Lesson 3: Breaking down our first program

Now let’s break down the code we see in our HelloWorld.cpp file.

helloWorld

#include "stdafx.h"
#include <iostream>
int main()
{
    std::cout << "Hello Beautiful World of Programming" << std::endl;
    return 0;
}

 

Main()

The big kahuna here is the “main” function.  This is the main body of our program.  The execution of said program will start here.  It is preceded by an int (which means integer) return value type.  I will be discussing variables and variable types in Lesson 3.  For now, just know that main() is usually an int, which means it returns an integer number.

int main()

Statements

Now the code we wrote went inside of your main() functions curly brackets {}.

Everything inside of the curly brackets are statements.

Each statement must end with a ‘;’  This is super important! Don’t’ forget this!

I’ve seen so many code breaks that had a root cause of no trailing ‘;‘!

int main()
{ #Everything in here is a statement.
    [all of your statements go here];
    return 0;
}

 

Essentially, a function is made up of statements.
And statements are just instructions.

Pretty simple so far huh?

Now, let’s take a look at the line of code that actually prints our words to the screen.

Namespaces

std::cout << "Hello Beautiful World of Programming" << std::endl;

I know what you’re all thinking.  STD?  Really?  We’re giving our program an STD?!?! What the heck!

OK, maybe nobody is thinking that, but it made me chuckle…

std:: is calling the standard namespace.  But what’s a namespace you ask?  Well let me just tell you!

A namespace is basically a group or collection of functions and other data.  The information in this particular namespace is pulled from the standard library.

Why do we do this?  As an example, let’s say we have two libraries that have a function called print() that each do different things.  You can’t just import the libraries and then write code that says “print()” because the compiler won’t know which library to pull that information from.  So you would create a namespace for each of the libraries so you can preface your print() function so the compiler knows which library to pull from.  myNamespace::print() and yourNamespace::print().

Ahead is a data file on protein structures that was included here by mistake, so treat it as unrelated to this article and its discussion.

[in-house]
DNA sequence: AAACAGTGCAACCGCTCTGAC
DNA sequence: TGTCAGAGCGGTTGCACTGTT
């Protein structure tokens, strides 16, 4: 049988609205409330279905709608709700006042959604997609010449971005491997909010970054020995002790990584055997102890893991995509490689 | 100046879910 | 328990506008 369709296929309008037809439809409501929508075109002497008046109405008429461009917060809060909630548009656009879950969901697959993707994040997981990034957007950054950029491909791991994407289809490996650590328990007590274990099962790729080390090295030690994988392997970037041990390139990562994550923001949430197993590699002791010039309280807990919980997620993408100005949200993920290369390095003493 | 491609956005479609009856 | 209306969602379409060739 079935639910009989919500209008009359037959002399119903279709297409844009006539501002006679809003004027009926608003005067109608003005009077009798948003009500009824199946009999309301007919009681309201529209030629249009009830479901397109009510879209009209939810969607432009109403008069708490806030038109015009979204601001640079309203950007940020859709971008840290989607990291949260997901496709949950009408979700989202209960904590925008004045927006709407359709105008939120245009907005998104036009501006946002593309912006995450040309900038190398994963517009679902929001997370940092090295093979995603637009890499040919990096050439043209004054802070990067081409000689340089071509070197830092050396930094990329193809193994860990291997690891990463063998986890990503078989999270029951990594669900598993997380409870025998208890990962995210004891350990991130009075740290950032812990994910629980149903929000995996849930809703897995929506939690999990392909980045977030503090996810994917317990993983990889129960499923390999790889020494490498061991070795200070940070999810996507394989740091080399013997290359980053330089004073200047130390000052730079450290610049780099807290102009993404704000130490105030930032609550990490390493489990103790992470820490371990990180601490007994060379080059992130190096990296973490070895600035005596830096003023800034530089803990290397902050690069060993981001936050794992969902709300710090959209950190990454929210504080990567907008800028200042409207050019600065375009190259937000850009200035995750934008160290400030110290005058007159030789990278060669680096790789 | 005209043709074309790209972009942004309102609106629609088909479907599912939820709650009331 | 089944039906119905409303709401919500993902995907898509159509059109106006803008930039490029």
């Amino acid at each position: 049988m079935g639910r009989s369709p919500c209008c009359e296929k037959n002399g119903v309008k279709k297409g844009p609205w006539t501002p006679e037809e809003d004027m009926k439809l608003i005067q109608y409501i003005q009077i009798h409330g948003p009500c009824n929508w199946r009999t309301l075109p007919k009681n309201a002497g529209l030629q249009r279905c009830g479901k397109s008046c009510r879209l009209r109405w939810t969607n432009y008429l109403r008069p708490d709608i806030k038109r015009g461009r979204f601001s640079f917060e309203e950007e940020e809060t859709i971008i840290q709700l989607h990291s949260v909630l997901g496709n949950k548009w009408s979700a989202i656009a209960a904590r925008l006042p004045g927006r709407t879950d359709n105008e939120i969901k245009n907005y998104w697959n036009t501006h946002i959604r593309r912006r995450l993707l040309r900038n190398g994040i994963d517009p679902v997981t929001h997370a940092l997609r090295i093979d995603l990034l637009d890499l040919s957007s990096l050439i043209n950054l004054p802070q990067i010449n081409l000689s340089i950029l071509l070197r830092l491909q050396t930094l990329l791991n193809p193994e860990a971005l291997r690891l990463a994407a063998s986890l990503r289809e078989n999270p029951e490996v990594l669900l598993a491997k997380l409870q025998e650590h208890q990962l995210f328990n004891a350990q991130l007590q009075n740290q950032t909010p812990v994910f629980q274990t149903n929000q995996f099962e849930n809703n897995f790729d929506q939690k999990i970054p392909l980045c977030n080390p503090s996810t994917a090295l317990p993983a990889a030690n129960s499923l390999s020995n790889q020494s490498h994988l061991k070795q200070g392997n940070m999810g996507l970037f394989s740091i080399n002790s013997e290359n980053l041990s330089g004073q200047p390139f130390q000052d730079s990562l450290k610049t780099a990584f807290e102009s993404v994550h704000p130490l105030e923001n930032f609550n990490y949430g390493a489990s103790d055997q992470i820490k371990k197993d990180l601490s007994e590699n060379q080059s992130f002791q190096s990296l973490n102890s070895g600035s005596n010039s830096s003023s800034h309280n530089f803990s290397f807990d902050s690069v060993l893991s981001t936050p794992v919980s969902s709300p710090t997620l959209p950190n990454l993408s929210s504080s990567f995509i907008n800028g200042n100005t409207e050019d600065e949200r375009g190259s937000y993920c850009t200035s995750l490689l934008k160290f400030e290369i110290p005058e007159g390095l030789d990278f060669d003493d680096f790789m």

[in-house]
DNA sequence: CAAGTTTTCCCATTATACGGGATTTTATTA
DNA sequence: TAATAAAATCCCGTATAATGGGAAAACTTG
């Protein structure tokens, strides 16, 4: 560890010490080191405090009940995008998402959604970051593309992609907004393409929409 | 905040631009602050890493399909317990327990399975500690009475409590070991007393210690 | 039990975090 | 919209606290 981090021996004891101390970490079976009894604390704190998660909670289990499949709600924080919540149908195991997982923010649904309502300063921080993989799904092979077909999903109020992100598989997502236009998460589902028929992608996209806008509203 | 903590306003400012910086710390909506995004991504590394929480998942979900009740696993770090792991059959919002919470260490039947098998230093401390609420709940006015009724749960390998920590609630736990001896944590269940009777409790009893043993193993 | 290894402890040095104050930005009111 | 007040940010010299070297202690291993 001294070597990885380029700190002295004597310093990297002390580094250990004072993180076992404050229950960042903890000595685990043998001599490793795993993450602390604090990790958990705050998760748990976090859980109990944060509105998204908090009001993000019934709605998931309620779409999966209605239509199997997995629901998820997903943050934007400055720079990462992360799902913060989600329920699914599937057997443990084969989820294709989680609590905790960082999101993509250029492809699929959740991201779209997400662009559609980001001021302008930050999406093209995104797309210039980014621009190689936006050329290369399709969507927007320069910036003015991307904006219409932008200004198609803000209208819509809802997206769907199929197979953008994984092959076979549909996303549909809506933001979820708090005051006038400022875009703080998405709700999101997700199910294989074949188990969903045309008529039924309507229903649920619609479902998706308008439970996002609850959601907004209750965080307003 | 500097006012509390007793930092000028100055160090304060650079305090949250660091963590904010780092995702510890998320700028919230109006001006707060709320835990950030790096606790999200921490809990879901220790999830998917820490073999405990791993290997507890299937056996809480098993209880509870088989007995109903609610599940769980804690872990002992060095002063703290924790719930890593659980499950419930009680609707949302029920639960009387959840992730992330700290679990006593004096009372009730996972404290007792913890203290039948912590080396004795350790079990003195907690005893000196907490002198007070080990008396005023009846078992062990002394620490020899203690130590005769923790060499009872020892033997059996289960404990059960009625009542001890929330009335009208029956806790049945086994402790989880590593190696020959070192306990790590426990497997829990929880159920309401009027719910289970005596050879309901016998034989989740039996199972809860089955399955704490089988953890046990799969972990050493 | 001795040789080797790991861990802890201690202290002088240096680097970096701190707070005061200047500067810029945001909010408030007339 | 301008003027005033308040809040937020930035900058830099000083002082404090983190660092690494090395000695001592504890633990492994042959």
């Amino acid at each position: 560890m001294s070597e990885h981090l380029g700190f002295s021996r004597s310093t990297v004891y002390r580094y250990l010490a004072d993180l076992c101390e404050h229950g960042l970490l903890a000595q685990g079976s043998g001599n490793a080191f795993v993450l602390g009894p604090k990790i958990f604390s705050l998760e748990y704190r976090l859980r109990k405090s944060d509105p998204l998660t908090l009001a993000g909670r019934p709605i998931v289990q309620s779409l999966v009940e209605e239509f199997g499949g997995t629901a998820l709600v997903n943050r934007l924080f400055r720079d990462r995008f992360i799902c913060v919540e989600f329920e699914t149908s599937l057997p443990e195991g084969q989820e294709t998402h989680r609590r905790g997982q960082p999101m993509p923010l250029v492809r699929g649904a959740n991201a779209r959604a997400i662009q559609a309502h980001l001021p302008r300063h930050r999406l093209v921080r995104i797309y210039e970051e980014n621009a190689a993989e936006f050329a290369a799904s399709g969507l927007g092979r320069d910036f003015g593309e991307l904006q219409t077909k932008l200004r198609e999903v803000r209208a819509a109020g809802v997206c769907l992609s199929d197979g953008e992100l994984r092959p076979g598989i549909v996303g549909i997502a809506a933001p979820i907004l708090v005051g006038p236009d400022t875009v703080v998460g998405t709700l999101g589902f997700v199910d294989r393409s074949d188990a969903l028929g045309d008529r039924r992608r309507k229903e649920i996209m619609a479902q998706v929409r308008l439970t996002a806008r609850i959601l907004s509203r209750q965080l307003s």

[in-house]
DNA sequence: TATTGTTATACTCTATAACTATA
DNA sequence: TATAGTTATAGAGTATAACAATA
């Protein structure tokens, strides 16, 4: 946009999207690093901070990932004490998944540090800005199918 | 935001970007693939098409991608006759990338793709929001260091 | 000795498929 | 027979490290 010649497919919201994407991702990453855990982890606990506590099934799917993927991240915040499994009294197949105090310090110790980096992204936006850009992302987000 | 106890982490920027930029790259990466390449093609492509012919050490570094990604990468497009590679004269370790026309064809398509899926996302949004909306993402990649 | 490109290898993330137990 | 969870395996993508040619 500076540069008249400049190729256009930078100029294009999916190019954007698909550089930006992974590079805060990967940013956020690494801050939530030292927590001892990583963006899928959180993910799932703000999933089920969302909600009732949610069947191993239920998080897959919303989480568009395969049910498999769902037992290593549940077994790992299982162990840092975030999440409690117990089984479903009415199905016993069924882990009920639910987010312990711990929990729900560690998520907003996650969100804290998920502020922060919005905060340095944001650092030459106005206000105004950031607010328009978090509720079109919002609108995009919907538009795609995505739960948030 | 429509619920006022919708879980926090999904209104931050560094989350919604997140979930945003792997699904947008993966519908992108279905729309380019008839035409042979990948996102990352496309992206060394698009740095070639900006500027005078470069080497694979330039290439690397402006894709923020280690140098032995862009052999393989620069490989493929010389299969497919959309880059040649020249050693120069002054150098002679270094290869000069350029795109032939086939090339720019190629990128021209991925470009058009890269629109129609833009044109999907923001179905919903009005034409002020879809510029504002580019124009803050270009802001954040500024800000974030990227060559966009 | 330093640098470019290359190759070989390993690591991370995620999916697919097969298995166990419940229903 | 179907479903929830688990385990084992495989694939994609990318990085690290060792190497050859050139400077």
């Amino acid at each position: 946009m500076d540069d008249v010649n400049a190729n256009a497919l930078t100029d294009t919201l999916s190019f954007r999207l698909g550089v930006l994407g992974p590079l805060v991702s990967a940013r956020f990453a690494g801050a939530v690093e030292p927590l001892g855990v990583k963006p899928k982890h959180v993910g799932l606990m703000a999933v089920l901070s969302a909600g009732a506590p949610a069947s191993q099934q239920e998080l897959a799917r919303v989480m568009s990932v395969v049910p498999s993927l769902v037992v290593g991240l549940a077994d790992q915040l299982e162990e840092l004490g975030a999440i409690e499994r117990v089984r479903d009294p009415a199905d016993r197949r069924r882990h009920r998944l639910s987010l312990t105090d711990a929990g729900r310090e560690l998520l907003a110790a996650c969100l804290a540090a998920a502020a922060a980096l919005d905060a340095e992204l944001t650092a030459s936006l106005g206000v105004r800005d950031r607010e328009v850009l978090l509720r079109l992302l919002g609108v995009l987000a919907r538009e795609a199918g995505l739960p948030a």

NOTE: It is possible to import a namespace so you don’t have to preface all of your code.  This is technically considered bad programming practice but still warrants mentioning.  It makes things easier, but can cause conflicts in the future.  It’s best practice to just preface the pieces of code that need to be pulled from the namespace.
Notice in the code below that cout and endl are not prefaced with std::
#include <iostream>
using namespace std;        
int main()
{
    cout << "Hello Beautiful World of Programming" << endl;
    return 0;
}

Ok, let’s get back to the rest of our code (the concepts of the rest of the line are pretty simple).

Cout

We’ve talked about what std is, so let’s talk about “cout” now.

cout is the standard output stream. Think of it as whatever you pass into that stream will be output to the screen.

The string in “” is passed to the output stream by the left facing chevrons <<.

cout << "Hello Beautiful World of Programming"

If we take the concept we just learned, we can guess that we are passing endl into the cout stream as well.

And we’d be correct!  Endl adds a new line to the end of our string, and also calls the flush() function which makes sure the file stream is updated with our data.  Some operating systems require a flush at the end of a cout.  This is not the case for Windows, but if you are having issues getting your text to display, try adding an endl or flush to the end of this line if you haven’t already.

cout << "Hello Beautiful World of Programming" << endl;

The last piece of our code is the return statement.

Return

The “return 0;” portion of the main function basically just means “SUCCESS”.

return 0;

A return code of 0 in Windows means something completed successfully.

So if we run through all of the statements (instructions) in our main function successfully and hit the “return 0;” portion, we return the integer 0, which the OS takes as SUCCESS.

 

Alright, that covers all of the main concepts and pieces of code in our first program.

If you have any questions or comments on any of the information, please make sure to let me know in the comments below and I’ll work on getting you answers.

 

Good luck out there fellow knowledge seekers!

 

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